More people in the U.S. have fallen behind on loan payments than ever before.
The Washington Post
Energy independence sounds like such a great idea. if only we could be free ... of what, exactly? The single biggest energy exporter to the U.S. is Canada. And even the petrostates we don't like have to sell us oil at whatever price the market sets. We buy lots from Hugo Chávez in Venezuela. He denounces us, we denounce him, but we happily do business together. After all, what else is he going to do with his oil, drink it?
One could make a broader argument: the United States should wean itself off oil in order to diminish its crucial importance in the world of energy. That would make states like Saudi Arabia, Iran, Russia and Venezuela less powerful–and less able to fund militias and terrorist groups. This is a worthwhile goal, but let's be realistic. Given the demands for energy over the next few decades, oil is going to be a key part of the mix, which means that these countries will have plenty of cash. After all, Saudi Arabia was funding extremist Islamic groups in the 1990s, when oil was $20 a barrel. The Saudis were budgeting for oil at $35 until a few years ago–and still swimming in money. I would love to see a world in which radical Islam runs out of money, but I think that we will probably have to struggle against these forces for a long time. There is no quick energy fix.
[cnn-photo-caption image=http://i2.cdn.turner.com/cnn/2009/CRIME/04/04/pittsburgh.officers.shot/art.pittsburgh.03.gi.jpg caption="The killings were the first police officer fatalities in Pittsburgh since 1995. "]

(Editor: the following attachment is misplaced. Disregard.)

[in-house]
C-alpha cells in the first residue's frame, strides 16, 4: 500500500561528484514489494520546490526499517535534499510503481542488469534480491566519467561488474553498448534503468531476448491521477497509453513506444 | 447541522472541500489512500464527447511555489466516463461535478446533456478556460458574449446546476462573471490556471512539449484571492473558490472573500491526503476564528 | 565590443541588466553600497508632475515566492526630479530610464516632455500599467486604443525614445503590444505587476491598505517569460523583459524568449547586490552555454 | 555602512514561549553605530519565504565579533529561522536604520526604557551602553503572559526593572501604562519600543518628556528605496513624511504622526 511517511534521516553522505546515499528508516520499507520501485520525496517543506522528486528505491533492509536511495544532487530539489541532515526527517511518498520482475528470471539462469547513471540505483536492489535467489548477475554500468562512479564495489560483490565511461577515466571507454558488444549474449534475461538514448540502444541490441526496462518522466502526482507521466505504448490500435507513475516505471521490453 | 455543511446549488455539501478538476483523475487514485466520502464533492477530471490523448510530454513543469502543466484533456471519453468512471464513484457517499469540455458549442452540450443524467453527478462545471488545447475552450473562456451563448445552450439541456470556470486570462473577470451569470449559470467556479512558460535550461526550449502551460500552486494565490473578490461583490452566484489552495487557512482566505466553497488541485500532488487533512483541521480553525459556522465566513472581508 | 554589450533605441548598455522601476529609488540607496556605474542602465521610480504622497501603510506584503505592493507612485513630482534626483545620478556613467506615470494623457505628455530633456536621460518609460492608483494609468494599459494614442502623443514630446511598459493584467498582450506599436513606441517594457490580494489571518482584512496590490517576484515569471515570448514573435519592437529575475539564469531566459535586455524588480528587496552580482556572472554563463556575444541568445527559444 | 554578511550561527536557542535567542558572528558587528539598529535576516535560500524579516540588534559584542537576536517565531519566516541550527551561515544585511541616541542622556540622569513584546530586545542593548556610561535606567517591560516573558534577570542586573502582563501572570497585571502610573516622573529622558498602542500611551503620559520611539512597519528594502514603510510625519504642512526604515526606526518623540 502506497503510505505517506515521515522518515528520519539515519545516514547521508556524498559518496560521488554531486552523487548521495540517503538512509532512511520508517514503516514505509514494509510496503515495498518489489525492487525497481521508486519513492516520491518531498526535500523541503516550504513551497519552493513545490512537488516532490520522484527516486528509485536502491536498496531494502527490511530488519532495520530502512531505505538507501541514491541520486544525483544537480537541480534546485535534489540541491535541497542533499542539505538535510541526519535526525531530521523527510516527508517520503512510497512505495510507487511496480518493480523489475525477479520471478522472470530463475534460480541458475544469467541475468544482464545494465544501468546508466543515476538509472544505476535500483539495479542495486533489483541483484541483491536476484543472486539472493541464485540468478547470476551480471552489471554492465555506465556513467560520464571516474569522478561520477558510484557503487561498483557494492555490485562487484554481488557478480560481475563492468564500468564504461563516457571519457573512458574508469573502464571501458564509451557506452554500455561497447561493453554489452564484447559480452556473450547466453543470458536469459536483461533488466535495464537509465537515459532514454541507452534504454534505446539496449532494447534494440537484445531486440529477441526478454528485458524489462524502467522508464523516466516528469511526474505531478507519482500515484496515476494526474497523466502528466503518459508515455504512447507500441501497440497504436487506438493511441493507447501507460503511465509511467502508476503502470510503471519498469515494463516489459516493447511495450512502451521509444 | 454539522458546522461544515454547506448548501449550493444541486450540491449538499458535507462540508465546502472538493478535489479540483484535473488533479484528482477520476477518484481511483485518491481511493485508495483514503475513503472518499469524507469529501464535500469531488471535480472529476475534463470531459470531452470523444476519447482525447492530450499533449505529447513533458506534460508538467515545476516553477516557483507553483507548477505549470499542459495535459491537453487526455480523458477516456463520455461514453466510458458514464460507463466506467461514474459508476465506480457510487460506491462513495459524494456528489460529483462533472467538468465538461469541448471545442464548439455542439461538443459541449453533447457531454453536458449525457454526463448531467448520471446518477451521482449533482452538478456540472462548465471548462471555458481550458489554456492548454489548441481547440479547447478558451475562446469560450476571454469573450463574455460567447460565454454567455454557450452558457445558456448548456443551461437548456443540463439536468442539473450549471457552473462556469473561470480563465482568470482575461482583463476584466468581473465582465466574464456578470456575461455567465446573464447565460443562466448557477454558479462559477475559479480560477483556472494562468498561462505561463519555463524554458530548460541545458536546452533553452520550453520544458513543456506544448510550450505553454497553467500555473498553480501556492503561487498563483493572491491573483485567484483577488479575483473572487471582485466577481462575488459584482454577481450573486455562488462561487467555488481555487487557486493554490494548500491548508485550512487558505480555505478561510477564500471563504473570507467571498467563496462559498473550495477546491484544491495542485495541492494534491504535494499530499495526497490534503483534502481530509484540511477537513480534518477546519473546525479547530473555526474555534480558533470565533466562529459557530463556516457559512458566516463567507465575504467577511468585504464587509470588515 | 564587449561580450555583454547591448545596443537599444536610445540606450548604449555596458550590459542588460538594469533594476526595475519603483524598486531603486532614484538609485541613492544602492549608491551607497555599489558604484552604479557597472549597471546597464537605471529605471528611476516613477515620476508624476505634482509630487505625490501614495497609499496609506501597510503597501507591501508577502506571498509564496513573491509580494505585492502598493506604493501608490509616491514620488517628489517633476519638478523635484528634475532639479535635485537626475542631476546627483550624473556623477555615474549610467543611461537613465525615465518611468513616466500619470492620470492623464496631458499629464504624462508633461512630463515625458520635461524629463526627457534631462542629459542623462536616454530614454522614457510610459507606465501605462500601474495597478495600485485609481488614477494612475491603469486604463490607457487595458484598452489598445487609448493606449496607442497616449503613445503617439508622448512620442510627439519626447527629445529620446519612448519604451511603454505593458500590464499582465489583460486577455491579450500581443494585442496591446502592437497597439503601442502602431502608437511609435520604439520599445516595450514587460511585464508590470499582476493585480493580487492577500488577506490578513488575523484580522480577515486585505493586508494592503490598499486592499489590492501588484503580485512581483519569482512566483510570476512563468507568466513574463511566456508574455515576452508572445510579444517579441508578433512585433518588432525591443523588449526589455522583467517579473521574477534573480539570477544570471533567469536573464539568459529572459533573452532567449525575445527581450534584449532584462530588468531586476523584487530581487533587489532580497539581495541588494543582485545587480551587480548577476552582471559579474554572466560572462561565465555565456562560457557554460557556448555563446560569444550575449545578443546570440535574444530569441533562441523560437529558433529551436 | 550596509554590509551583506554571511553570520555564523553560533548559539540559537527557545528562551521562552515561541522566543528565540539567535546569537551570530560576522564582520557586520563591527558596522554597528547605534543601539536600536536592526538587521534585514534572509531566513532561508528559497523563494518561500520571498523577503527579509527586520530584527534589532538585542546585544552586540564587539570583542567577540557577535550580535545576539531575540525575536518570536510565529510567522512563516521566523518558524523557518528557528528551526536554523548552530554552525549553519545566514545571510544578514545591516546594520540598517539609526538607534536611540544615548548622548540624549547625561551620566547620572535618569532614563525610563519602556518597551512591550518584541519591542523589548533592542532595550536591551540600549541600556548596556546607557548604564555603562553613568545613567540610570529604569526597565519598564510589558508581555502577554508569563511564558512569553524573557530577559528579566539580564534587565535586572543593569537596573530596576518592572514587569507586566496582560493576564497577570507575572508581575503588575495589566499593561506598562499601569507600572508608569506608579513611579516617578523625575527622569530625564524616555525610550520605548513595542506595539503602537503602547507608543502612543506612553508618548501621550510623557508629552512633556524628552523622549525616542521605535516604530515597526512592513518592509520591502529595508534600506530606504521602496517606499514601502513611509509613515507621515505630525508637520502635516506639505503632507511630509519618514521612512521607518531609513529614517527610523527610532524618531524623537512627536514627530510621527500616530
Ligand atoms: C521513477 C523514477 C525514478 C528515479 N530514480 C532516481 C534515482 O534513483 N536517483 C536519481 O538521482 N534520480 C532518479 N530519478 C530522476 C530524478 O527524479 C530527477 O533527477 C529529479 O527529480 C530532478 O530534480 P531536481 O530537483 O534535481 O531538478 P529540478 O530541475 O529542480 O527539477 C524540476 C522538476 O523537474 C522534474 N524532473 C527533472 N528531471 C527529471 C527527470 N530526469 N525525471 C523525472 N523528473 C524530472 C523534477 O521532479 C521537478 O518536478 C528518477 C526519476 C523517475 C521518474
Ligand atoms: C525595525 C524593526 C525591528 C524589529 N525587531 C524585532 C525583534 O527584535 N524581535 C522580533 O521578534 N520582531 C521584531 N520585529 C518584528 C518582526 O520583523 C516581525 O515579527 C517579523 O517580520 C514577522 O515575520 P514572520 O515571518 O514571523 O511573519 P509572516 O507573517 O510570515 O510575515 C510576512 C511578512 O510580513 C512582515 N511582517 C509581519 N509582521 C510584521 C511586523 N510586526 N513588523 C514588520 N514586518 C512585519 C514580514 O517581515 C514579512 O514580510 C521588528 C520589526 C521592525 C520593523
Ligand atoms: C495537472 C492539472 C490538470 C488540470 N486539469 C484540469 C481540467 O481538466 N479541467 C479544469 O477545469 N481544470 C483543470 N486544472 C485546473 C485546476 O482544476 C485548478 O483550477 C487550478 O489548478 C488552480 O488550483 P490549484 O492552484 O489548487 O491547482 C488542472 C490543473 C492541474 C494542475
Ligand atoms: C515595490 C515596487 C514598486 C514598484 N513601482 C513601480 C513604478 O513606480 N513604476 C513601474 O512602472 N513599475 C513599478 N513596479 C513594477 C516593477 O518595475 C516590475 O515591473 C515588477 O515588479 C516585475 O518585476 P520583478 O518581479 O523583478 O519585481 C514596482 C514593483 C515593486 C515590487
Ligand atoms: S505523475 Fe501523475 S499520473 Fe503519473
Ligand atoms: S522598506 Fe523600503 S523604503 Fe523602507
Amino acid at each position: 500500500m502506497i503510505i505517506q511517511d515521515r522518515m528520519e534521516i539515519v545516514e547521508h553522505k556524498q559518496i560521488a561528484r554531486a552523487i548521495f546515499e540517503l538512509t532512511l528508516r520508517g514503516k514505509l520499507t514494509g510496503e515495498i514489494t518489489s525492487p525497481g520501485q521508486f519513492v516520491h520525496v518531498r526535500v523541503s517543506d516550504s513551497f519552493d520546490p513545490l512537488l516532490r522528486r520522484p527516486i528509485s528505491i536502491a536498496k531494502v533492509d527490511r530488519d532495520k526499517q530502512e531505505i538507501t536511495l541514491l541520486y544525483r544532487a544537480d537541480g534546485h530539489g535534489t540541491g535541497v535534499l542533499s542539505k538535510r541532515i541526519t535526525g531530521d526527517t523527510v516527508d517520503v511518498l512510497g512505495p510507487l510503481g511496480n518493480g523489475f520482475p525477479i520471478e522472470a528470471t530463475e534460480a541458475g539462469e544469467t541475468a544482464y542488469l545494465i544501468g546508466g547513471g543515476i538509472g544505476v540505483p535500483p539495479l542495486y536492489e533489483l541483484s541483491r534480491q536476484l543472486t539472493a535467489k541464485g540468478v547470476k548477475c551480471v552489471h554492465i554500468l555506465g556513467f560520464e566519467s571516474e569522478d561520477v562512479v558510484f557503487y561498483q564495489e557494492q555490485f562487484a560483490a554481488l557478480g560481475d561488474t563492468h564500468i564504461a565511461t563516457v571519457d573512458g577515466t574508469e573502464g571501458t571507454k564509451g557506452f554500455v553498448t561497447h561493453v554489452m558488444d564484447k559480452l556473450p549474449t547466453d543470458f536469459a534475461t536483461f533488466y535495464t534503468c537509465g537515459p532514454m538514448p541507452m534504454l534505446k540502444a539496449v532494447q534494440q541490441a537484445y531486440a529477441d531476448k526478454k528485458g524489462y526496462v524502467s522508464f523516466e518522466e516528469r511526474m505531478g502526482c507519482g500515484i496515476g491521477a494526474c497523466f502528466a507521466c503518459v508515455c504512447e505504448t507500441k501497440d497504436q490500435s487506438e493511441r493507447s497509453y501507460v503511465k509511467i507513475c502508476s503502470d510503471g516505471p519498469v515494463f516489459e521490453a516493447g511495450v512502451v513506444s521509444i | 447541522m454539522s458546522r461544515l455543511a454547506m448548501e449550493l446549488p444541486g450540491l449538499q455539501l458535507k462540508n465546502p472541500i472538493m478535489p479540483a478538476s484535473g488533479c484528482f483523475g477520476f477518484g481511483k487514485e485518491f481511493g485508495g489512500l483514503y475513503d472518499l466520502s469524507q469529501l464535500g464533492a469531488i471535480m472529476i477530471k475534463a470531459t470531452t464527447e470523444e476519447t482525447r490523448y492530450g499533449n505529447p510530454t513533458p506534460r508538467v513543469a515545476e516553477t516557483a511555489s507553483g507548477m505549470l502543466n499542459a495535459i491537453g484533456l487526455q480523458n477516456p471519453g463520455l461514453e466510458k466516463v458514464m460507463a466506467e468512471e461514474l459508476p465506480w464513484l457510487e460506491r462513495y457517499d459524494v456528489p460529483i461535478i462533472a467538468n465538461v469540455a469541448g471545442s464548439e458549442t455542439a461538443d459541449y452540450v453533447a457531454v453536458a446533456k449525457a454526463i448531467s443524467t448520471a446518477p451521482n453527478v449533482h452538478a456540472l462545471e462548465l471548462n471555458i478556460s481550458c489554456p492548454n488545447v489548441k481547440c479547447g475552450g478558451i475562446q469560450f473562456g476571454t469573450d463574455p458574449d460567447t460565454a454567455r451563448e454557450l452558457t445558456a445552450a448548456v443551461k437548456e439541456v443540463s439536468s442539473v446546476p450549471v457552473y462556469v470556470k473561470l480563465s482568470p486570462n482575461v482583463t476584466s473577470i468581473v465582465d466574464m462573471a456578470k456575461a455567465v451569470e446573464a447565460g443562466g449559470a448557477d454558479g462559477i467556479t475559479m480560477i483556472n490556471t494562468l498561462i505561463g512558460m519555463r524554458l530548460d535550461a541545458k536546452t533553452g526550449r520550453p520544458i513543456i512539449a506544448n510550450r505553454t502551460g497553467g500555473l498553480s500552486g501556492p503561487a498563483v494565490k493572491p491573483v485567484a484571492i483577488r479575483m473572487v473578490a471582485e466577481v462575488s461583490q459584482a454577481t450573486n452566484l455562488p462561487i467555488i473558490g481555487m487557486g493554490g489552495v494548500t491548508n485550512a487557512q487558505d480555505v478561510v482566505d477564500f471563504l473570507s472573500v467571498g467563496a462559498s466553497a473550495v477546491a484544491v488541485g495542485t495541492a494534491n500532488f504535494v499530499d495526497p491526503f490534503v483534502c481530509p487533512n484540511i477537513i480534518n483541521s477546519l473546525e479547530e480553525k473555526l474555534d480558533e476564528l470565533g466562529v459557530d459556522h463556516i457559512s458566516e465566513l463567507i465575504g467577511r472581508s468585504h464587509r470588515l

Richard Poplawski allegedly ambushed three Pittsburgh police officers on Saturday. Authorities say the heroes were all cut down by a coward armed with an AK-47. A friend of Poplawski said the suspect called him and said he was going to die that day. Yet he lived. They did not. They were just doing their jobs, this time responding to a routine call. How were they to know it was a death trap?
It is one of the darkest moments in the history of Pittsburgh. Within a few hours, three officers were slain in the line of duty. The first cop killings in more than a decade. The grief has overwhelmed the city. "We ask all of Pittsburgh to mourn the passing of these three heroes and to embrace and support their families and loves ones," said Mayor Luke Ravenstahl.
It started with what seemed like a routine call - a domestic argument sparked by a dog urinating in the house. A police complaint seeking an arrest warrant for Poplawski, 22, says his mother called 9-1-1 around 7 a.m. Saturday to report her son was "giving her a hard time."
Demographers are already salivating ahead of the upcoming U.S. Census, which will no doubt show just how different 2010 America is from 2000 America. When it comes to the religious breakdown of the country, though, the waiting game is over. Try this pop quiz:
What is the fastest-growing religious group in our country?
A. Southern Baptists.
B. Roman Catholics.
C. Non-denominational Christians.
D. None. As in, no religion at all.
The answer is D, but fear not. This isn't the end of the world or of religiosity in America.
The Atlanta Journal-Constitution
First lady Michelle Obama’s easy charm is so infectious that she melted the famously stiff and formal Queen of England. During a G-20 reception last week, Elizabeth even embraced Mrs. Obama with a demure, hand-on-the-back gesture.
“It was a mutual and spontaneous display of affection,” a Buckingham Palace spokesman said, adding that he couldn’t remember the last time the queen had so publicly departed from the royals’ no-touching protocol.
Back on this side of the Atlantic, Michelle Obama has also won rave reviews from a once-skeptical public, with a recent Gallup poll giving her a 72 percent favorability rating, slightly higher than the president’s. Though detractors still occasionally pan her fashion choices or cluck prudishly over her athletic bare arms, Americans clearly have taken to their new first lady.